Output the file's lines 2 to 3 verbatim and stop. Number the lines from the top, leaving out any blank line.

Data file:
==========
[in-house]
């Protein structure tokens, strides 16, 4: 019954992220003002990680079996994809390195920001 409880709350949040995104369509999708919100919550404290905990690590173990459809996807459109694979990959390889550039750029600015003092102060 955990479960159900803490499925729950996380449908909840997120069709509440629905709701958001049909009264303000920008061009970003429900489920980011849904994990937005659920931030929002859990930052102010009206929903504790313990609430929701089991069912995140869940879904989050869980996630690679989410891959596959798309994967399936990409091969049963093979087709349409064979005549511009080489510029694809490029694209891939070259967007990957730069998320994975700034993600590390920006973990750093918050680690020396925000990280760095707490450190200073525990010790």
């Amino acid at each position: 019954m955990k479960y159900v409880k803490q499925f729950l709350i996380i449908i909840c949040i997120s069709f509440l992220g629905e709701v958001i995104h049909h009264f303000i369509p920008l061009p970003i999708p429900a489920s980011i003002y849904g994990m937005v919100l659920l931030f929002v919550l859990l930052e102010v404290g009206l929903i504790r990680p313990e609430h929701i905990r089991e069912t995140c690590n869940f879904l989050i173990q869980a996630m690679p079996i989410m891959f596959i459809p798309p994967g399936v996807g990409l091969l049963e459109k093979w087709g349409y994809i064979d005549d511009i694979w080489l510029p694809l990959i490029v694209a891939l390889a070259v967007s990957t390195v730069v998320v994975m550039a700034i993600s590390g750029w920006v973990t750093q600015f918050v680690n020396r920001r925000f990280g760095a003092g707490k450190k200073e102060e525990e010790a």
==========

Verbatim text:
């Protein structure tokens, strides 16, 4: 019954992220003002990680079996994809390195920001 409880709350949040995104369509999708919100919550404290905990690590173990459809996807459109694979990959390889550039750029600015003092102060 955990479960159900803490499925729950996380449908909840997120069709509440629905709701958001049909009264303000920008061009970003429900489920980011849904994990937005659920931030929002859990930052102010009206929903504790313990609430929701089991069912995140869940879904989050869980996630690679989410891959596959798309994967399936990409091969049963093979087709349409064979005549511009080489510029694809490029694209891939070259967007990957730069998320994975700034993600590390920006973990750093918050680690020396925000990280760095707490450190200073525990010790």
């Amino acid at each position: 019954m955990k479960y159900v409880k803490q499925f729950l709350i996380i449908i909840c949040i997120s069709f509440l992220g629905e709701v958001i995104h049909h009264f303000i369509p920008l061009p970003i999708p429900a489920s980011i003002y849904g994990m937005v919100l659920l931030f929002v919550l859990l930052e102010v404290g009206l929903i504790r990680p313990e609430h929701i905990r089991e069912t995140c690590n869940f879904l989050i173990q869980a996630m690679p079996i989410m891959f596959i459809p798309p994967g399936v996807g990409l091969l049963e459109k093979w087709g349409y994809i064979d005549d511009i694979w080489l510029p694809l990959i490029v694209a891939l390889a070259v967007s990957t390195v730069v998320v994975m550039a700034i993600s590390g750029w920006v973990t750093q600015f918050v680690n020396r920001r925000f990280g760095a003092g707490k450190k200073e102060e525990e010790a």